Laboratory Safety

Fume Hoods

Chemical fume hoods are the  most essential engineering control in a lab. They provide users with  protection against vapors, gases, or dusts given off by hazardous  materials used in the lab. Although there are various types of fume hoods used  at the University of South Florida, general  guidelines should be followed to help maintain the fume hood's performance.

Types of Fume Hoods

Bypass - This type of hood has a bypass mechanism located above the sash face opening that limits an increase of the face velocity as the sash is lowered at or near the closed position. The face velocity remains unchanged when the sash is fully closed.

Bypass Fume Hood Bypass Fume Hood.

Conventional/Constant Air Volume - This is the most commonly used fume hood in our laboratories. The amount of exhausted air remains constant when the sash is in a full open position. As the sash is lowered, the  face velocity increases.

Floor-Mounted - This type of hood is used when a large amount of working space is needed or when large or tall apparatus are being used. One should never walk into a floor mounted fume hood while in operation and containing hazardous materials unless proper personal protective equipment is worn.

Perchloric Acid - This type of hood is designed specifically for the use of perchloric acid. Perchloric acid vaporizes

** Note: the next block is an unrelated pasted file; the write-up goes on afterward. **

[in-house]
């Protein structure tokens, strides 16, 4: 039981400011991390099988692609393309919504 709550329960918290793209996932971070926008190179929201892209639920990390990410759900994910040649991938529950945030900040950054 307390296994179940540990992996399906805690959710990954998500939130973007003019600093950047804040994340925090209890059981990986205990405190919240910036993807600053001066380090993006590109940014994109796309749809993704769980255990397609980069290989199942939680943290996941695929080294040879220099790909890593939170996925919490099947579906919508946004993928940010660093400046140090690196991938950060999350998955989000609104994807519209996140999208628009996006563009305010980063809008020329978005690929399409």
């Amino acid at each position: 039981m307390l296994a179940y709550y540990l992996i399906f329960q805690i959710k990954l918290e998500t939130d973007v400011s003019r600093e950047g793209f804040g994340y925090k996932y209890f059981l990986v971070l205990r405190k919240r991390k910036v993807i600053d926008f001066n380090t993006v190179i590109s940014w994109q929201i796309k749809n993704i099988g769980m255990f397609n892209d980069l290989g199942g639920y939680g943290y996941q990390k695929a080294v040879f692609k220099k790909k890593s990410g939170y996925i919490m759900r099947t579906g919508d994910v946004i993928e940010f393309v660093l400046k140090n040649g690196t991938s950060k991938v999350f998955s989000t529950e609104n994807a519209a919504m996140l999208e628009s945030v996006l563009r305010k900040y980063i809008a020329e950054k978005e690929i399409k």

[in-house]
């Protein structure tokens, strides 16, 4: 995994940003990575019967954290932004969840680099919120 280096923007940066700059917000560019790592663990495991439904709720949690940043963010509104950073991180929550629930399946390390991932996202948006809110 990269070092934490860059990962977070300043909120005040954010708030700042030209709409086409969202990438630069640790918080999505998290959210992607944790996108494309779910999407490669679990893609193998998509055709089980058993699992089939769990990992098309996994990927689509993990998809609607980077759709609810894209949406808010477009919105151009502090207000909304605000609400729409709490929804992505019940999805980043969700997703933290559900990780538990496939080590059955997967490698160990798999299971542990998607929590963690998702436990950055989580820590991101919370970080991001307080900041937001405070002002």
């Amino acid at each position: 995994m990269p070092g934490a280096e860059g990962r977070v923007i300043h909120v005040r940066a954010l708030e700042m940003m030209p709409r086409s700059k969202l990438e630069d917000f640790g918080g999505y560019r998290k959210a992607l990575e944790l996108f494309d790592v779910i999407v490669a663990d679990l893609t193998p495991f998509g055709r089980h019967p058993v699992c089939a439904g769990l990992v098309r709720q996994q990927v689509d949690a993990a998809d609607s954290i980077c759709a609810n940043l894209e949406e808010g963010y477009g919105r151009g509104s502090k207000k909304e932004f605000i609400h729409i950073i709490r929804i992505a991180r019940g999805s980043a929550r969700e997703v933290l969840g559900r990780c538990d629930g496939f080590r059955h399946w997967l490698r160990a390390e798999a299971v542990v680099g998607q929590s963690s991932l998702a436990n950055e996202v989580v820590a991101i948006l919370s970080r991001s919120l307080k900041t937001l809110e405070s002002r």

when heated above ambient temperatures. This can create explosive perchlorate crystals to form within the ductwork of a conventional fume hood. A perchloric acid hood is constructed with materials such as glass, plastic, or stainless steel that are compatible with perchloric acid and its byproducts . It is equipped with a special water wash down system that removes the perchlorate crystals from all interior surfaces, including the ducts, fans, and stack. The system should be activated when heating or using large amounts of perchloric acid to minimize chemical exposure hazards.

Conventional, Walk-in, and Perchloric Acid Fume Hoods Conventional (left), Floor-Mounted/Walk-in (middle), Perchloric Acid (right)

Guidelines

To maintain effectiveness  and performance and to minimize exposure,

Fume Hood Test Schedule

Fume hoods are tested annually by Environmental Health & Safety to ensure  that they are performing within the specifications to protect its users.

          Building                            Month

ISA January
BSF/MDC/MDT February
NES/CPH/SHR March
FPS/HZF April
IDRB May
None June
MSL/KRC/NEC/ALZ/CRI/MDL July
NTA/BPB/FAH/ENC/ENG/ENB/ENL/PCD/MDH August
STG/URL/DAV September
CHE/EDU/SOC October
SCA November
None December

 

Repairs

Never assume your hood is functioning properly. Always check your hood prior to use. Fume hood exhaust fans may shut down due to an unexpected power failure, equipment malfunction, or other unforeseen events. The following steps should be taken to prevent exposure hazards if your hood is not functioning properly: